Exmortus have returned to the battle field with yet another sword swinging and shield clashing epic release of thrash and technical shredding brilliance. Their highly anticipated fourth full-length release, “Ride Forth,” is a combination of this band’s unbelievable instrumental talents and their undying passion for heavy metal music.
After the band’s last album, “Slave to the Sword,” one could not even begin to imagine how they could raise the bar and out do the musicianship featured on that amazing release. I think the band is easily one of metal’s most talented groups of musicians who can combine epic sounding thrash with complex technical playing that takes on an Yngwie like neoclassical approach to guitar shredding. The two guitarists David Rivera and Conan Gonzalez are a solid twin guitar attack team that delivers on every song. Also, the bassist they have on this new album, Michael Cosio, really provides an impact on how the release sounds. His bass playing on the instrumental track, “Appassionata,” is equally as mind blowing as that of the technical lead guitar playing. Lastly, drummer Mario Moreno has his hands full behind the kit following along to the demanding compositions. Overall, Exmortus is full of talented guys who know how to play their instruments.
Each of the nine tracks on, “Ride Forth,” offer listeners with plenty of tasty lead guitar parts, triumphant sounding riffs and epically written lyrics that are provided by Conan’s growls of fierce war like aggression. The beginning song, “Speed of the Strike,” is what most fans of technical thrash would desire to hear in a piece of music. As the guitar duo glides through melodic sounding scales, the drums and bass hammer away at a bombastic sounding rhythm. Right away Exmortus establishes a recognizable technical thrashing sound that is maintained throughout the release. Track two, “Relentless,” is one of the more catchy sounding songs on the album and offers a solid balance of shred and classic sounding metal. The lyrics are very triumphant and uplifting with lines like, “Brandish your swords up high... Dauntless and bold we face the endless horde.”
The third track, “For the Horde,” was released as a single before the entire album came out, so I had heard this track a few times before. I felt like the song was solid piece of metal music and it reminded me of certain songs that were on the previous album. The band definitely puts more emphasis on shredding with this new release and I felt like the album’s production tries to get listeners' to really recognize those lead guitar parts and quick guitar sweeps. “Let Us Roam,” was one song where the band shredded through technical parts, but also made way for slower and heavier verse sections. Probably my favorite song on the album, “Black Sails,” has that dynamic songwriting structure where you are engaged the entire time. The riffs are never one dimensional and the band was very creative with not only the instrumental parts, but also the lyrical imagery that they came up with.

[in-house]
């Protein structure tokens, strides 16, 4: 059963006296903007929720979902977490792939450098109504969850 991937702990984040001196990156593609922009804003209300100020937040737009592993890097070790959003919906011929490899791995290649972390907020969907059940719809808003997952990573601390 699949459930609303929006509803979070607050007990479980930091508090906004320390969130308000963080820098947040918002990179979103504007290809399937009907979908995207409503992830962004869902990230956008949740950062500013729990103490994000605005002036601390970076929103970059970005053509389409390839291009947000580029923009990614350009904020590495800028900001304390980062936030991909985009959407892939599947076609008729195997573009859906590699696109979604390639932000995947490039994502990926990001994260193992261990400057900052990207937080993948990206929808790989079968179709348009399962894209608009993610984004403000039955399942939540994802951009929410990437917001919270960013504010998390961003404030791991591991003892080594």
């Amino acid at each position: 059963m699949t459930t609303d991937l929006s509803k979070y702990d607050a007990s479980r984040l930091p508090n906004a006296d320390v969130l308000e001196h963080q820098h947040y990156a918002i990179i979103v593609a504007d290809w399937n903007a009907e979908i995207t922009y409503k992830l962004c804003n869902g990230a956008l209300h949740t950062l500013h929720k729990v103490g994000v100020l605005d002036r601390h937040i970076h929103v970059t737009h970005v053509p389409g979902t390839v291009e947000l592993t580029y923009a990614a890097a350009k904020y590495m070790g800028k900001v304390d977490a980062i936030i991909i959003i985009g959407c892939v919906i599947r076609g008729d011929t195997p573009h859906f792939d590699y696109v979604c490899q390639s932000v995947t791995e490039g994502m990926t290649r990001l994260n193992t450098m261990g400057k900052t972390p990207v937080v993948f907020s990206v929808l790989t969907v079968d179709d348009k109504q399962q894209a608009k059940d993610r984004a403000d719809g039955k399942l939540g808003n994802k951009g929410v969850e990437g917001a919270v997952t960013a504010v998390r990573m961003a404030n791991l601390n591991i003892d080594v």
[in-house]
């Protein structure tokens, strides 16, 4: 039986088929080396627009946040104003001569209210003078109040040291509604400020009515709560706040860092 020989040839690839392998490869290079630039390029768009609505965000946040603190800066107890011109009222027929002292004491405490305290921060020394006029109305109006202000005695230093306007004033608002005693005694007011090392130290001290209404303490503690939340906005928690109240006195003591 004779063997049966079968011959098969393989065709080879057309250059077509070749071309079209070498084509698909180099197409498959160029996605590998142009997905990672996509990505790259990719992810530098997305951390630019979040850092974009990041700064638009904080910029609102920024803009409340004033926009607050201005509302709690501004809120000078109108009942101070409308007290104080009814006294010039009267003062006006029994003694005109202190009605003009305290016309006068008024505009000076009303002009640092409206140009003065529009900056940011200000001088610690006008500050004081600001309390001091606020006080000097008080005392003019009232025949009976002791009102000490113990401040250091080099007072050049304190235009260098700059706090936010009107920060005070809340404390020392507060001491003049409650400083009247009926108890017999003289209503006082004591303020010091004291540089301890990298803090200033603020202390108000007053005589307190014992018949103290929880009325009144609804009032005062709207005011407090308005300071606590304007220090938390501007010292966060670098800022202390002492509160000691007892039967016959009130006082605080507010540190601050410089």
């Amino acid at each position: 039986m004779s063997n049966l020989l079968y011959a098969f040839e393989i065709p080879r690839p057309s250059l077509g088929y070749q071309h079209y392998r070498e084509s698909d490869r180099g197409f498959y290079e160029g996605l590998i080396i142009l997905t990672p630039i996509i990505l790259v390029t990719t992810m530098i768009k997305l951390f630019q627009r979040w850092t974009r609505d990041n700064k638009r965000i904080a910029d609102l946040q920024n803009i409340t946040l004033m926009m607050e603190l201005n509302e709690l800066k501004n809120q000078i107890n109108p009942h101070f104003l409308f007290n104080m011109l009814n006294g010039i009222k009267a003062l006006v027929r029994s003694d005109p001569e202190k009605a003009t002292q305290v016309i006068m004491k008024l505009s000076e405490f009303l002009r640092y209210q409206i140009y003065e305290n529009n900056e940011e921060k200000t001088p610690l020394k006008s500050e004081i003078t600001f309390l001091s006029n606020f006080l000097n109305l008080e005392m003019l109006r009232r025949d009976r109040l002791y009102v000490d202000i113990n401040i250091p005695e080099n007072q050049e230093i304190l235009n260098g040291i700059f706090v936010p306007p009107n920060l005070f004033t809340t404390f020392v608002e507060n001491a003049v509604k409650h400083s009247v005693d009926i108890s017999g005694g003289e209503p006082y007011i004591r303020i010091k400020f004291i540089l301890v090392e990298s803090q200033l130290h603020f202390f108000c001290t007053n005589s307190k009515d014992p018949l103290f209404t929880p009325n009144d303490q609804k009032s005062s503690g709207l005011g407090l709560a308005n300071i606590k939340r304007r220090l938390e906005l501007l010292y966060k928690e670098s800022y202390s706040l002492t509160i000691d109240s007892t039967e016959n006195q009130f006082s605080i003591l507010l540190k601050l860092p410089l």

The sixth sing on the album, “Hymn of Hate,” throws down more vicious compositions and insane lead guitar playing. Following it up is the instrumental, “Appassionata,” which takes the world Beethoven and heavy metal to forge one amazing piece of instrumental music. Exmortus’ version of, “Moonlight Sonata(Act 3),” I felt was more raw sounding when mixing the classical with metal which I really enjoyed. However, this new instrumental piece is extremely impressive and the musicianship all around is phenomenal. “Death to Tyrants,” and “Fire and Ice,” close the album out by never straying away from that strong thrash and shred mentality. Conan’s devilry on, “Death to Tyrants,” sounds unapologetic and even matches the attitude that can be heard during the snarling lead guitar parts.
When all nine tracks are finished, all those Exmortus fan who were looking to hear another smashing release full of wicked sounding technicality and triumphant battle themed lyrics shall be extremely pleased with, “Ride Forth.” I find my only slight critique to be that I preferred the production on, “Slave to the Sword,” which I felt at times conveyed a more raw and aggressive vibe. The production on “Ride Forth,” is by no means disappointing, but I think there is a slight difference in how certain areas were recorded. One example is Conan’s vocals that sounded a bit more extreme on the previous album and on this new album maintain a very consistent tone.
In the end, this new Exmortus album is highly worth checking out if you like technical thrash and crazy guitar shredding. The album is an enjoyable bone crushing listening experience that makes me want to grab a battle axe and charge into battle. Hail Exmortus and their glorious shredding talents that are so extreme that Disney wouldn’t let them play at the House of Blues in Anaheim...If Disney does not create an Exmortus themed ride they are seriously missing out on one awesome opportunity!
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